I believe in ghosts. It makes sense to me – the conservation of energy, electricity of the brain, ashes to ashes. It seems reasonable that sites of great trauma would have more residual humanness. In a tree-falling-in-the-woods sense I think it takes a living person to see a ghost, but I still consider them real.
I was driving up A1A, the beachside highway in Florida, one night when I was a teenager. A friend and I had taken out my mom's champagne-colored Jaguar XJS, we had the top down, our hair blowing in the warm ocean breeze, laughing and singing Ashanti, just enjoying a beautiful starry evening. The road was empty, but I glanced in the rearview and saw a dark figure in the center of the pseudo-backseat that convertibles sometimes have. I looked back and there was nothing, back at the mirror and there was nothing. I didn't say anything because my friend was the skittish type; I knew if I got her scared she'd get me scared, and we'd never sleep, and it was getting late. So I drove home, a little more quiet and cautious. We're soon getting ready for bed, washing up and winding down, and she turns to me and says, "you know, this is so weird and I'm embarrassed to even mention it, but I have been feeling this ... presence ... all night."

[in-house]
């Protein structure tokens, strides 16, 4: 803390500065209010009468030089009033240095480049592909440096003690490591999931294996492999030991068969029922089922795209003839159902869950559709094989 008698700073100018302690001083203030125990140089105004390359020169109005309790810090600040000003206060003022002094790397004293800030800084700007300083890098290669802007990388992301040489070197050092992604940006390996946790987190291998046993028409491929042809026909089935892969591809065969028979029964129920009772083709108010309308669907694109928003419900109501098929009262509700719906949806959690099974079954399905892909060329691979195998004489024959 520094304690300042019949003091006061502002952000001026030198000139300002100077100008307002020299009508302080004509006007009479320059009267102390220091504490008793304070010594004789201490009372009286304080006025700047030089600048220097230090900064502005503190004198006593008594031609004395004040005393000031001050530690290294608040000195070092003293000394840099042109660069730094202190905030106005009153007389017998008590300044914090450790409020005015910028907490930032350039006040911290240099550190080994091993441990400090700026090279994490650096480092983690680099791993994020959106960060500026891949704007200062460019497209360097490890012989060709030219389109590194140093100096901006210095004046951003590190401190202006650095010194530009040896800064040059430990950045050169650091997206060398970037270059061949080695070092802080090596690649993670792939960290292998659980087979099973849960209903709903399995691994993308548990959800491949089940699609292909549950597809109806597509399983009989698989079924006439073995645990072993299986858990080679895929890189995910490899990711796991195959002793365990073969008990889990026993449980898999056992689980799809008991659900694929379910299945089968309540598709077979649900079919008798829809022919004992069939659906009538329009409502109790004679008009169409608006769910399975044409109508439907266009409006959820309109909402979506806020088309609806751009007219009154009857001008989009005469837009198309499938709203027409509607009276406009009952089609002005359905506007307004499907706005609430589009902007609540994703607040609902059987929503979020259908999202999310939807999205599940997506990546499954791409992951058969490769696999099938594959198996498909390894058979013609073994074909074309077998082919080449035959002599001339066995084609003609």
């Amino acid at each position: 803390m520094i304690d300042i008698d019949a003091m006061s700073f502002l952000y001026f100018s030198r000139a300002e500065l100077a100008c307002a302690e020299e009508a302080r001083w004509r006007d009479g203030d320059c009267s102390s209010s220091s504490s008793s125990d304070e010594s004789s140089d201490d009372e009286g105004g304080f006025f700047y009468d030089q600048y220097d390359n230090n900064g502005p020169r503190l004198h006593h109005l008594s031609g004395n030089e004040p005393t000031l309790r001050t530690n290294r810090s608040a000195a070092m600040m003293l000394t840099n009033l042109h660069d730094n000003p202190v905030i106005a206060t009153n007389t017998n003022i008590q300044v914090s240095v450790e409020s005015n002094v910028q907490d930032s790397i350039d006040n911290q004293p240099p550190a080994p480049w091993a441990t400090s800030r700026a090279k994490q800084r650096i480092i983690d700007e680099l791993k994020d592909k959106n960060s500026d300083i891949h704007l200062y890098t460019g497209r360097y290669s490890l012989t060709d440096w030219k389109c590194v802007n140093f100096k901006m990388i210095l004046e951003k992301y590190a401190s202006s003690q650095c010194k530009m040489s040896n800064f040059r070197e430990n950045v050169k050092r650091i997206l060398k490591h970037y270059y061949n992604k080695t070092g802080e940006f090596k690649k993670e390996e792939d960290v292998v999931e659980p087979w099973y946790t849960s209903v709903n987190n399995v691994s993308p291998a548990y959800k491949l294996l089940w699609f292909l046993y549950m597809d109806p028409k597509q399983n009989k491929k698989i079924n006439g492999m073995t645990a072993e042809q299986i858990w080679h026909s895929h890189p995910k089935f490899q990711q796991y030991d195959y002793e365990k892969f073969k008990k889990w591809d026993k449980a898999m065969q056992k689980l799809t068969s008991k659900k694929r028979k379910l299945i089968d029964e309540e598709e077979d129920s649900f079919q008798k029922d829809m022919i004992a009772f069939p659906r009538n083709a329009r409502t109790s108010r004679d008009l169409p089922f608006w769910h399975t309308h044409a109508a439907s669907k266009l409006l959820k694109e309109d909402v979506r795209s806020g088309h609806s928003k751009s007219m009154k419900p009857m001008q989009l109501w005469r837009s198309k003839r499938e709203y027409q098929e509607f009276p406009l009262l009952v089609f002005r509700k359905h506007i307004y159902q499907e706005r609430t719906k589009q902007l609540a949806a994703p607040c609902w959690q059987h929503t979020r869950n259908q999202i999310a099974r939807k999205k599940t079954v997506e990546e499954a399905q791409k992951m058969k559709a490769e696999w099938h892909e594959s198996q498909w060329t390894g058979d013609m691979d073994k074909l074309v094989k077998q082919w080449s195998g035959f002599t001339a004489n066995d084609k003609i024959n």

Assuming the general consensus is true, and ghosts are electric, it's very easy to detect them. That is to say, it's easy to detect ambient electricity levels – whether or not that electricity corresponds to a ghost is another question. An EMF detector can be made at home by wiring an antenna up as an analog input. Here's a simple Arduino circuit using a stripped piece of wire as the antenna, and an LED as the output.
int EMFpin = A1;
int EMFval, LEDval;
EMFval = analogRead(EMFpin);
Serial.print("EMFval = ");
if(EMFval > 800) Serial.print("BOO");
LEDval = map(EMFval, 0, 1024, 0, 255);
Serial.print(", LEDval = ");